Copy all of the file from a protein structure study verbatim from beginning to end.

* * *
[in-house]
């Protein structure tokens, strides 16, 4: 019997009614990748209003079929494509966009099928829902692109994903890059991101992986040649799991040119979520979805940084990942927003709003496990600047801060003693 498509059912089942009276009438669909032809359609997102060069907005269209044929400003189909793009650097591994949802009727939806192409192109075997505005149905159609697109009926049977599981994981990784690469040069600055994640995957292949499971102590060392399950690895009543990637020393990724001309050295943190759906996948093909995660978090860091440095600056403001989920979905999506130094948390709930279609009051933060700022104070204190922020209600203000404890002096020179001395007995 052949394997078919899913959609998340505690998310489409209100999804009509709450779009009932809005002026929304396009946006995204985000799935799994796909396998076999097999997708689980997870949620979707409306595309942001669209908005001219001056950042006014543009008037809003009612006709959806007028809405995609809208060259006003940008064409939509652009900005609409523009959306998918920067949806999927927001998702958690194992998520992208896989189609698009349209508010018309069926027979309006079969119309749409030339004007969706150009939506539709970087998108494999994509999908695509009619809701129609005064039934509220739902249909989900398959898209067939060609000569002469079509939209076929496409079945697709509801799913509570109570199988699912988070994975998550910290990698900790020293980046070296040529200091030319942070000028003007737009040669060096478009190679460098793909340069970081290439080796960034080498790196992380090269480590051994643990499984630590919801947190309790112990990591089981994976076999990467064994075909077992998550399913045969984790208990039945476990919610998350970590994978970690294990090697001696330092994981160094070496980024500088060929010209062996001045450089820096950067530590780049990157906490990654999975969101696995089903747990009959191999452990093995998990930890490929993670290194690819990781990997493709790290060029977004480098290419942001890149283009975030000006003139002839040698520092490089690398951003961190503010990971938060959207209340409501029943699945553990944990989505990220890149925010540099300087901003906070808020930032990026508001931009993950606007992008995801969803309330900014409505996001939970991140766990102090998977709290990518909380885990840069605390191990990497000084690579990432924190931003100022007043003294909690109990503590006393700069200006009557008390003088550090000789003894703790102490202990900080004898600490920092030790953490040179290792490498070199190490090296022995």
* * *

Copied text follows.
[in-house]
């Protein structure tokens, strides 16, 4: 019997009614990748209003079929494509966009099928829902692109994903890059991101992986040649799991040119979520979805940084990942927003709003496990600047801060003693 498509059912089942009276009438669909032809359609997102060069907005269209044929400003189909793009650097591994949802009727939806192409192109075997505005149905159609697109009926049977599981994981990784690469040069600055994640995957292949499971102590060392399950690895009543990637020393990724001309050295943190759906996948093909995660978090860091440095600056403001989920979905999506130094948390709930279609009051933060700022104070204190922020209600203000404890002096020179001395007995 052949394997078919899913959609998340505690998310489409209100999804009509709450779009009932809005002026929304396009946006995204985000799935799994796909396998076999097999997708689980997870949620979707409306595309942001669209908005001219001056950042006014543009008037809003009612006709959806007028809405995609809208060259006003940008064409939509652009900005609409523009959306998918920067949806999927927001998702958690194992998520992208896989189609698009349209508010018309069926027979309006079969119309749409030339004007969706150009939506539709970087998108494999994509999908695509009619809701129609005064039934509220739902249909989900398959898209067939060609000569002469079509939209076929496409079945697709509801799913509570109570199988699912988070994975998550910290990698900790020293980046070296040529200091030319942070000028003007737009040669060096478009190679460098793909340069970081290439080796960034080498790196992380090269480590051994643990499984630590919801947190309790112990990591089981994976076999990467064994075909077992998550399913045969984790208990039945476990919610998350970590994978970690294990090697001696330092994981160094070496980024500088060929010209062996001045450089820096950067530590780049990157906490990654999975969101696995089903747990009959191999452990093995998990930890490929993670290194690819990781990997493709790290060029977004480098290419942001890149283009975030000006003139002839040698520092490089690398951003961190503010990971938060959207209340409501029943699945553990944990989505990220890149925010540099300087901003906070808020930032990026508001931009993950606007992008995801969803309330900014409505996001939970991140766990102090998977709290990518909380885990840069605390191990990497000084690579990432924190931003100022007043003294909690109990503590006393700069200006009557008390003088550090000789003894703790102490202990900080004898600490920092030790953490040179290792490498070199190490090296022995």